When Finance Falls Through

From: Ray Summerton


Dear Forum,

A finance broker looks at your figures and says you have access to $x's for an IP so you go and buy a property under that price with a settlement date of say 30 days. Then the bank refuses finance, with 7 days to go. The vendor buys another place with bridging finance and wants to claim interest for the period even tho' it was a subject to finance loan. Is there any cost to the purchaser if the deal falls through?
Regards
Ray
 
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Reply: 1
From: Rolf Latham


Hi Ray

Dont know of the legal aspects, I suppose logic is that if the contract was still subject to finance and the buyer bailed during the period, the vendor wouldnt have a valid claim.

On another point NEVER assume that what a broker says is either right or possible when it comes to finance volumes. The reasons are manifold but until you have a pre-approval or conditional approval from the lender, you DONT have finance. Even at that point we have had lenders turn up their nose since the conditions are designed so they can easily squeek out.

If youre on a marginal deal you should almost always go for unconditional finance before your purchase contract goes unconditional - doesnt work for auctions.

Ta

Rolf
 
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Reply: 2
From: Steve Navra


Hi Ray,

Cart before the horse?
Get a finance pre-approval first, this way you can then channel your energy to researching the 'numbers' so that you acquire the best property within the price range.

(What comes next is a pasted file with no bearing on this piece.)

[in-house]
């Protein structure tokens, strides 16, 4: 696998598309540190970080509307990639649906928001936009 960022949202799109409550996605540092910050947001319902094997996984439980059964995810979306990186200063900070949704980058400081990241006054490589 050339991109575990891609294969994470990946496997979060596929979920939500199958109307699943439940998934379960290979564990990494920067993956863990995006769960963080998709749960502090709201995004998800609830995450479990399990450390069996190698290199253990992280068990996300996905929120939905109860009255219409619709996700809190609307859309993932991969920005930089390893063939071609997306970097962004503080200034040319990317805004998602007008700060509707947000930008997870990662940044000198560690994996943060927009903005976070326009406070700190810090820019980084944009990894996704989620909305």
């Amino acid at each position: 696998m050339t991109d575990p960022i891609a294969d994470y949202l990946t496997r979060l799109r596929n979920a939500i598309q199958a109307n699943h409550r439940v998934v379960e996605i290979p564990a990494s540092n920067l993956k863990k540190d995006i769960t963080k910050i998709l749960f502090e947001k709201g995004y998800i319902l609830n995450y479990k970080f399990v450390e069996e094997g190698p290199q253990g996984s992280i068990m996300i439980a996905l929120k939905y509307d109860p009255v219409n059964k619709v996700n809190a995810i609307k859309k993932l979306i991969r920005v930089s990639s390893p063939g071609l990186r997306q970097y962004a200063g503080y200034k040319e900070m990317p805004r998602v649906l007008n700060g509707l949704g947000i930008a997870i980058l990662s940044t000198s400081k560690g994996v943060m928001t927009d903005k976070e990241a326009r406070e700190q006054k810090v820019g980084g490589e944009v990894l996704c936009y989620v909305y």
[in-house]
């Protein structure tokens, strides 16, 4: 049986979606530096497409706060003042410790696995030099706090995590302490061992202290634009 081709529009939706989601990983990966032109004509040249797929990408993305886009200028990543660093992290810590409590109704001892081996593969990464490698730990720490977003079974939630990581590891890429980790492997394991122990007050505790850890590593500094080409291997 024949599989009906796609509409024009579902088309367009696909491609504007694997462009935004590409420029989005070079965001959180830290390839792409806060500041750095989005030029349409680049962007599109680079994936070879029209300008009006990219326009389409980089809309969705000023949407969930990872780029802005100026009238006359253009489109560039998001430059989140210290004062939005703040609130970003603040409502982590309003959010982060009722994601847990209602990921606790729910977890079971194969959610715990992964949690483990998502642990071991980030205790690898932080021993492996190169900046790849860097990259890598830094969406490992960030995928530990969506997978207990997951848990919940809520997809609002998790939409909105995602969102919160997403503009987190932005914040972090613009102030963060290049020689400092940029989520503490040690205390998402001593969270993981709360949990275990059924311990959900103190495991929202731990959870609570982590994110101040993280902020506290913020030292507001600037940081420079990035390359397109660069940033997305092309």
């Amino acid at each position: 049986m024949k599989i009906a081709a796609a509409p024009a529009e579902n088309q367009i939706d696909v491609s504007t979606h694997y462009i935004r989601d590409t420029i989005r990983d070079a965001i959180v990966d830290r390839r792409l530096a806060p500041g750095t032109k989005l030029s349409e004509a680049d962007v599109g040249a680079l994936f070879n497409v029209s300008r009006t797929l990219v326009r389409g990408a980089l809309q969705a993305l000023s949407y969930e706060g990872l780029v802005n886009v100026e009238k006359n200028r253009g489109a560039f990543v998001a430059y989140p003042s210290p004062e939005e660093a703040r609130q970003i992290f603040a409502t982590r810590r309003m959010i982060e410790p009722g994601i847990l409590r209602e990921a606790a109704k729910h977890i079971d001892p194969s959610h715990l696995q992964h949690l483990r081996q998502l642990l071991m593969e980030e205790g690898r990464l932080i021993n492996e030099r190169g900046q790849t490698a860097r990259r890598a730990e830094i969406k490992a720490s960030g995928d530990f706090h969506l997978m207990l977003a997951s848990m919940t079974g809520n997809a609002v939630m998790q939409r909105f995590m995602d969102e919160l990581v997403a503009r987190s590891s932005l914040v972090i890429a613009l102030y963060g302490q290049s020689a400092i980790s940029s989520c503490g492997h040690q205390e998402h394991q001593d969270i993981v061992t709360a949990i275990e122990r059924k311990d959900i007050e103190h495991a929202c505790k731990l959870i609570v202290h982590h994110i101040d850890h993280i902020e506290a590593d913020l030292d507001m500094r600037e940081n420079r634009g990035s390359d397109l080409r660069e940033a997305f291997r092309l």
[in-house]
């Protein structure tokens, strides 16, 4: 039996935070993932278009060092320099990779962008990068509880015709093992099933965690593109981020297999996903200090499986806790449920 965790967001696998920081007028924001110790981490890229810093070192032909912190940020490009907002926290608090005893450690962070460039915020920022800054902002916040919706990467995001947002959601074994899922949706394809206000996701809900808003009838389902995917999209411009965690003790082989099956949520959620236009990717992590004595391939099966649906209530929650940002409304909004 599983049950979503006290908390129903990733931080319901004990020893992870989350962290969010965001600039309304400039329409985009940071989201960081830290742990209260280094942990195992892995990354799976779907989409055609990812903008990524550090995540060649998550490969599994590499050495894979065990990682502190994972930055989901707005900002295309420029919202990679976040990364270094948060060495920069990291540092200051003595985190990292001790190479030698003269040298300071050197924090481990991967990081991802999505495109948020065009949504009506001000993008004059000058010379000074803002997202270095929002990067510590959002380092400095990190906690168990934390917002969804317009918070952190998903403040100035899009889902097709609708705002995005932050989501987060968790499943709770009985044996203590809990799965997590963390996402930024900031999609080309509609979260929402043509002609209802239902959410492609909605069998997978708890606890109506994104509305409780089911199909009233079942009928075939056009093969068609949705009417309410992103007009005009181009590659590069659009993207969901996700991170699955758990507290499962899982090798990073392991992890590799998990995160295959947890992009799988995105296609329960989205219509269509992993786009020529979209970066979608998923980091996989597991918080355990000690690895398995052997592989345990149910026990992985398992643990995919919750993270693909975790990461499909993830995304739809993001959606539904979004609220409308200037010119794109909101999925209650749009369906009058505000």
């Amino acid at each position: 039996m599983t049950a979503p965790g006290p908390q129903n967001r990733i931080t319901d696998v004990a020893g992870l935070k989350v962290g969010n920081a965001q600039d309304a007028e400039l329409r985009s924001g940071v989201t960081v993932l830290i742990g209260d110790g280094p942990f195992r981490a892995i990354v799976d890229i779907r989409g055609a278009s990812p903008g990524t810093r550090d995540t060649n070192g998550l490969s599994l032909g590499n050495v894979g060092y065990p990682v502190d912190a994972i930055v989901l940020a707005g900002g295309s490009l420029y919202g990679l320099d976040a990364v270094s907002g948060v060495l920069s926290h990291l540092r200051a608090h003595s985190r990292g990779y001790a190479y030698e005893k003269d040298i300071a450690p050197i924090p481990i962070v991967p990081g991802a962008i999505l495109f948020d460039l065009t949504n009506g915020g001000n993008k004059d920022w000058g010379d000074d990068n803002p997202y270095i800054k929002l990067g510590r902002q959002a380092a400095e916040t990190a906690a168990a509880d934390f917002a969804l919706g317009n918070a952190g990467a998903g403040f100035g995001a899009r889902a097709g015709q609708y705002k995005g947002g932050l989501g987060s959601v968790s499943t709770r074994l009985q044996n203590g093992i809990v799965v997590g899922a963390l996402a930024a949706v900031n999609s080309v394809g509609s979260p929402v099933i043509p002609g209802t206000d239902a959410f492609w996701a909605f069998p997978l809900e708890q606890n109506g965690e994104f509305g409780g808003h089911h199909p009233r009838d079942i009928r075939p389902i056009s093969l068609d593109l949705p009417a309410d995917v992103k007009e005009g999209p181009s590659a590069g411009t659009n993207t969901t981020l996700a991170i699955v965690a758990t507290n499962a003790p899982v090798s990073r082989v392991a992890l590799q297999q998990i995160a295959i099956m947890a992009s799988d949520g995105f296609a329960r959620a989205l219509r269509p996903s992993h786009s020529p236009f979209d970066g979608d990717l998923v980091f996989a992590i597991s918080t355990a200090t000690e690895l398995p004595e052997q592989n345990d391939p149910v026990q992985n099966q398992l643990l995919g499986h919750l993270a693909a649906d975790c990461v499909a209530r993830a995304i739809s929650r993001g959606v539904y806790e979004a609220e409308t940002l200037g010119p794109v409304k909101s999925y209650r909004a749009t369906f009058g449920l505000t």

Regards,

Steve

PS: Ask to Rolf:- If he says $XXXX the deals seem to go through!
 
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Reply: 2.1
From: Gail H


Read the subject to finance clause carefully. The date that the finance must be obtained by (ie. the date that the contract becomes unconditional) is usually a long time before settlement.

If you are saying that the finance fell through only 7 days before settlement, then I would be surprised if the contract was still subject to finance. Some people make the mistake of assuming that the last date at which finance can be secured is the date of settlement, when it is usually much earlier. Read the clause carefully.

Gail
 
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Reply: 2.1.1
From: Duncan M


>Read the subject to finance clause carefully. The date
>that the finance must be obtained by
>(ie. the date that the contract becomes unconditional)
>is usually a long time before >settlement.

Additionally.. I'd be very suprised if there wasnt some wording to the
effect of "The purchaser shall use their best endeavour".. If you dont have
some letters of rejection and detailed notes on what you've done in your
endeavours to find finance then you're in for a fight over what's going to
happen to any deposit that has been paid.

Duncan.
 
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